Consumer Price Index: Are high gas prices a thing of the past?

The US average gas price is $3.22 – and appears headed lower. The bad weather this winter was a factor, but 'fracking' is also driving energy prices downward. 

Jim Avelis/The Tribune-Star/AP
The Pioneer Oil derrick is ready to begin drilling for oil on the Indiana State University campus in Terre Haute. An increase in oil from fracking in the United States has contributed to lower gas prices, according to experts.

The Consumer Price Index remains unchanged for the month of November, held down by low gas prices. 

Gas prices have dropped almost every day for the past three weeks, and on Nov. 12, gas prices reached a multiyear low of $3.18 per gallon, according to the AAA Fuel Gauge Report. The average national gas price this week is $3.22.  

Gasoline prices, adjusted for seasonal inflation, fell 1.6 percent in November, and 2.9 percent in October, according to the CPI report from the National Bureau of Labor Statistics

This winter will likely see the lowest gas prices since the winter of 2011-12, says Tom Kloza, the founder of Oil Price Information Service, a company in Gaithersburg, Md. “Four dollars and higher are going to be rare and represent more spikes for the rest of the decade,” he predicts. 

The reprieve in gasoline prices is, in part, thanks to the increased supply of oil and natural gas from the “shale revolution,” says Phil Flynn, a senior market analyst at the Price Futures Group in Chicago. Drilling into shale reserves, a controversial process commonly known as “fracking,” has insulated the United States from international spikes in energy prices, says Mr. Flynn. 

“The era of high energy prices, or at least high gasoline prices, has come to an end,” he adds.

In November, the United States produced more crude oil than it imported for the first time in nearly 20 years, according to the Energy Information Administration. However, the US still has a few years until it is energy independent: An estimate from the International Energy Agency predicts that the US will move steadily toward meeting all its energy needs from domestic resources by 2035.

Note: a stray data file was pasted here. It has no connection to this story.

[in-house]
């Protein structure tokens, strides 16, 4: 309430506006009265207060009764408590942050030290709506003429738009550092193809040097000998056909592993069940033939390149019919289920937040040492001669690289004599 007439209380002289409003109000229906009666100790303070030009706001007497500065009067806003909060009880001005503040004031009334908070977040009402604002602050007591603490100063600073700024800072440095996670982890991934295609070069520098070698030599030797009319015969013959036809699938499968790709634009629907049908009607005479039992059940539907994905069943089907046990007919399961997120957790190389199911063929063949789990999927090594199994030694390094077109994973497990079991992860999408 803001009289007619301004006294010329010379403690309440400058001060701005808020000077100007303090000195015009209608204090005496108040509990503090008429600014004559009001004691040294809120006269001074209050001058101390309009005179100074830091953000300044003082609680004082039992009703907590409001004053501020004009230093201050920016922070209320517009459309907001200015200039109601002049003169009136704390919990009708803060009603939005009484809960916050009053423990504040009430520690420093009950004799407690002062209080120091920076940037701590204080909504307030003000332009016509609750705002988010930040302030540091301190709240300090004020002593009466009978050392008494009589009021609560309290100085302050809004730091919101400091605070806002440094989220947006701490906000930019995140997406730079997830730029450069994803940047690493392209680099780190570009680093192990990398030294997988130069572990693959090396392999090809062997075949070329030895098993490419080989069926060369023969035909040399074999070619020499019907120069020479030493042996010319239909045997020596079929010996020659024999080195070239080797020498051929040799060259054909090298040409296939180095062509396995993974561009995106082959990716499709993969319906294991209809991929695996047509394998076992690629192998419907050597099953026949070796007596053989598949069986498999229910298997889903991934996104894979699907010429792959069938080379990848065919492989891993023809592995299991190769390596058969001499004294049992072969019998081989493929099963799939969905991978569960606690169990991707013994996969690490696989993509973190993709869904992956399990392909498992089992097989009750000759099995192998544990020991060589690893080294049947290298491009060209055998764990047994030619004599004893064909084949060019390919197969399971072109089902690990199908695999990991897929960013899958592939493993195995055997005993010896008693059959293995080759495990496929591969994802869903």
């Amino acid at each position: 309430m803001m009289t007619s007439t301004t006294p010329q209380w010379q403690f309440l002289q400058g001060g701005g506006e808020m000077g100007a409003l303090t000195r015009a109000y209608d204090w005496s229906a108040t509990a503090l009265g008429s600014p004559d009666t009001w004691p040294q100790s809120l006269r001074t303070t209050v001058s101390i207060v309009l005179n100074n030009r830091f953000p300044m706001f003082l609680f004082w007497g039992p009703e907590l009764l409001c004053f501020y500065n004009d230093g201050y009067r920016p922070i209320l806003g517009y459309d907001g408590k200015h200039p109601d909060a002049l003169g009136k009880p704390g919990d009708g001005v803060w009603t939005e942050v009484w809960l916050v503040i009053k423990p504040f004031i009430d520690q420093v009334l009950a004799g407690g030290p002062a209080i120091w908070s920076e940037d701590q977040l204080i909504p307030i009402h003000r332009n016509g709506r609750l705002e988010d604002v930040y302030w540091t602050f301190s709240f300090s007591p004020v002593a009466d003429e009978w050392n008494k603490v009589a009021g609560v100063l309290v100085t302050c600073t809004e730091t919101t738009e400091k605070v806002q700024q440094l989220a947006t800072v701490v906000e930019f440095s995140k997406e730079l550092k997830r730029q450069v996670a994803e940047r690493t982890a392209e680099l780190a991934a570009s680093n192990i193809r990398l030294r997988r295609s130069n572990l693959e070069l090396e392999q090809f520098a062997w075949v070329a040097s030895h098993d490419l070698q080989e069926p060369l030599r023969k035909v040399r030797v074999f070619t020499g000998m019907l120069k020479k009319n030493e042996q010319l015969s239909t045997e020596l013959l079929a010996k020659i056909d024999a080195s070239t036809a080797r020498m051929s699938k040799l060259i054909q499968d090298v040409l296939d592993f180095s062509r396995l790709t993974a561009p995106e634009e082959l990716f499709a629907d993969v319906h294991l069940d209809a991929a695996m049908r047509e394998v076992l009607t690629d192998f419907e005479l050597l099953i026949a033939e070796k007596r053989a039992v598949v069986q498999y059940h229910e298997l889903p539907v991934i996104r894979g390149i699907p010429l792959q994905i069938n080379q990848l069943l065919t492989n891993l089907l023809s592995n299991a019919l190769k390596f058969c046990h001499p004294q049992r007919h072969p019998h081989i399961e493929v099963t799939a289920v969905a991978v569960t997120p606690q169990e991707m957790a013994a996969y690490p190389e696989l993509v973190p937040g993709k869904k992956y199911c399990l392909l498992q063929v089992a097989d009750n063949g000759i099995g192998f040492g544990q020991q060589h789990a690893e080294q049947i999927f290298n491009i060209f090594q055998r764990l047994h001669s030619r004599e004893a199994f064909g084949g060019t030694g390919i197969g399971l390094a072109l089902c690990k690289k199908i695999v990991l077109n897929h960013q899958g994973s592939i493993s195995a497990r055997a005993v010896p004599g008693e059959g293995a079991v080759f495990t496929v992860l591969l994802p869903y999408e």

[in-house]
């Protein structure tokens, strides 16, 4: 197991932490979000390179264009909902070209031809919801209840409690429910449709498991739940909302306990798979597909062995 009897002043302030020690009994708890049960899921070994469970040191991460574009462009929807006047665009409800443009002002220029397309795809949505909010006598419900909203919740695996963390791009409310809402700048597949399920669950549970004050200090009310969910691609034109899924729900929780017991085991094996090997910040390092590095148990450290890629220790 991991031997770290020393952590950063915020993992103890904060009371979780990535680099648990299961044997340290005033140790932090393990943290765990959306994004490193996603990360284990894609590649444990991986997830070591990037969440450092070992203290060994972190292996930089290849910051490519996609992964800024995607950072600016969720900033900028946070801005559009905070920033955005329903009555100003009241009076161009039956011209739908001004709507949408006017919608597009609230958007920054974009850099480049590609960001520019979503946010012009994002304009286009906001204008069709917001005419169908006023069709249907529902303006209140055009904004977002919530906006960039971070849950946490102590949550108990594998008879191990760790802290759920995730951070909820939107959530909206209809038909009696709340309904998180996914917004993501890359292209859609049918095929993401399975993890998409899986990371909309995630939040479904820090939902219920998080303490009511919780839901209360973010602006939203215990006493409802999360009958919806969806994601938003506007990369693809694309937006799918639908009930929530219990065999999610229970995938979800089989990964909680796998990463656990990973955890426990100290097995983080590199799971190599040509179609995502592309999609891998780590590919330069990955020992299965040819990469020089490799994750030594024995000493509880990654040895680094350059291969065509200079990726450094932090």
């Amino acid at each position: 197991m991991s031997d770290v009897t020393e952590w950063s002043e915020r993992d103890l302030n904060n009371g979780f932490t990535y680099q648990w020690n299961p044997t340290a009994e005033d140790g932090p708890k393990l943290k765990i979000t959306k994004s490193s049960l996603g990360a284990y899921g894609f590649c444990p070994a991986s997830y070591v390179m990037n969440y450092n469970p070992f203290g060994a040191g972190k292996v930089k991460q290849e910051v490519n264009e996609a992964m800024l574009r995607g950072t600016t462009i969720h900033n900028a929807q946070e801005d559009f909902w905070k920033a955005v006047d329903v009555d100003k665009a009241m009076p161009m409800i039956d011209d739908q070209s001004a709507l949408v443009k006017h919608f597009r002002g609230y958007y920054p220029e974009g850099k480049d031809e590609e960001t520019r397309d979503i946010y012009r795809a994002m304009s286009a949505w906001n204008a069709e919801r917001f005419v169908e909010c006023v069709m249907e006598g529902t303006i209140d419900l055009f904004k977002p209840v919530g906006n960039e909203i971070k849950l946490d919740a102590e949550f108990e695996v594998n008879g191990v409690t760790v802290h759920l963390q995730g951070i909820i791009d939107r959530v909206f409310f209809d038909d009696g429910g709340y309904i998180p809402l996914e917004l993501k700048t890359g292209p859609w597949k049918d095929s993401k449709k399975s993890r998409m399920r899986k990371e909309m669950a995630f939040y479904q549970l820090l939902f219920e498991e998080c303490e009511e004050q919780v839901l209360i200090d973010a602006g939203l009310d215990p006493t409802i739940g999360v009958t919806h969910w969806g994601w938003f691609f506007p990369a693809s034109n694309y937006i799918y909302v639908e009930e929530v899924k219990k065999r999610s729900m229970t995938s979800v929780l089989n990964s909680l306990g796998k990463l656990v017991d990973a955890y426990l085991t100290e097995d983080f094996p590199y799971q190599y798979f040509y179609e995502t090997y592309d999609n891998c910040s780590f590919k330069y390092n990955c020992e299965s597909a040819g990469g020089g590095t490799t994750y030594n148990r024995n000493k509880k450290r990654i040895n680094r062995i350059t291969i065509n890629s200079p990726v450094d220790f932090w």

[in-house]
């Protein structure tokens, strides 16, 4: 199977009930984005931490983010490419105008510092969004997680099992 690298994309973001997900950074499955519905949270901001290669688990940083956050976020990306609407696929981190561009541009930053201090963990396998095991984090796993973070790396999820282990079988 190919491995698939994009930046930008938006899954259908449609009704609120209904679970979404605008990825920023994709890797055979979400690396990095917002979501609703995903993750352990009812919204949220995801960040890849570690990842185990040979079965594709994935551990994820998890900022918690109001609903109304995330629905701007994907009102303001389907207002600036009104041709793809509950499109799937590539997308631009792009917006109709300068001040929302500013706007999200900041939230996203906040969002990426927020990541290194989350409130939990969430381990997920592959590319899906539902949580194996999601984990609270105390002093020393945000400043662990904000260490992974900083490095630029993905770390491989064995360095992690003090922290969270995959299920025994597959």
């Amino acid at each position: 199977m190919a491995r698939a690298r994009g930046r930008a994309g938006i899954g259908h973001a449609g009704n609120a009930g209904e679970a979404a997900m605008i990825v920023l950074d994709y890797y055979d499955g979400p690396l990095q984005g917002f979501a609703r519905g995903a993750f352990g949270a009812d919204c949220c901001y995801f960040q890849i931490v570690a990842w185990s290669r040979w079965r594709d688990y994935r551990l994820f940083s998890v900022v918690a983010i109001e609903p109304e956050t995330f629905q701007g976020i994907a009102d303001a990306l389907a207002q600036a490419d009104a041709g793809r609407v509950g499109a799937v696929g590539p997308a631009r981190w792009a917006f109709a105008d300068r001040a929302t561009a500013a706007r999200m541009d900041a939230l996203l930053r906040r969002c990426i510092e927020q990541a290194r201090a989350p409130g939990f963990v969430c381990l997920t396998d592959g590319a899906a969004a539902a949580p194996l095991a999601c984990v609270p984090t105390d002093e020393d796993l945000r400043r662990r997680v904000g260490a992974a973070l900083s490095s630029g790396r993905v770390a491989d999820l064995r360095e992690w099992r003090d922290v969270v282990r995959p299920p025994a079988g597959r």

Refineries have an incentive to produce more gasoline, because they can buy oil at a cheaper price in the US than almost anywhere else in the world, says Michael Green, a spokesman for AAA.

The US will feel occasional gasoline price spikes, since it is still importing oil, but the country is much better insulated from outside factors than in the past, Mr. Kloza says.

In May 2011, gas prices spiked to $3.97 a gallon after the price of gasoline rose 80 cents a gallon after February. The runup was caused after the civil war in Libya reduced oil supplies and then flooding on the Mississippi River resulted in unexpected refinery outages.

The dip in this year's oil prices reflects not only a move toward energy independence, but also factors a bit harder to anticipate: For example, this year there was no major hurricane and the refineries ran fairly smoothly, says AAA's Mr. Green. 

Moreover, a variety of seasonal factors are at play in the oil price dip as well, he adds.

In fall and spring, refineries usually do maintenance. With the onset of winter, the refinery maintenance season has ended, allowing more refineries to produce more gasoline.

Bad weather has also helped to keep gas prices low, says Green. The bad weather during the past few weeks has reduced the demand for gasoline – perhaps both good and bad news for holiday travelers.

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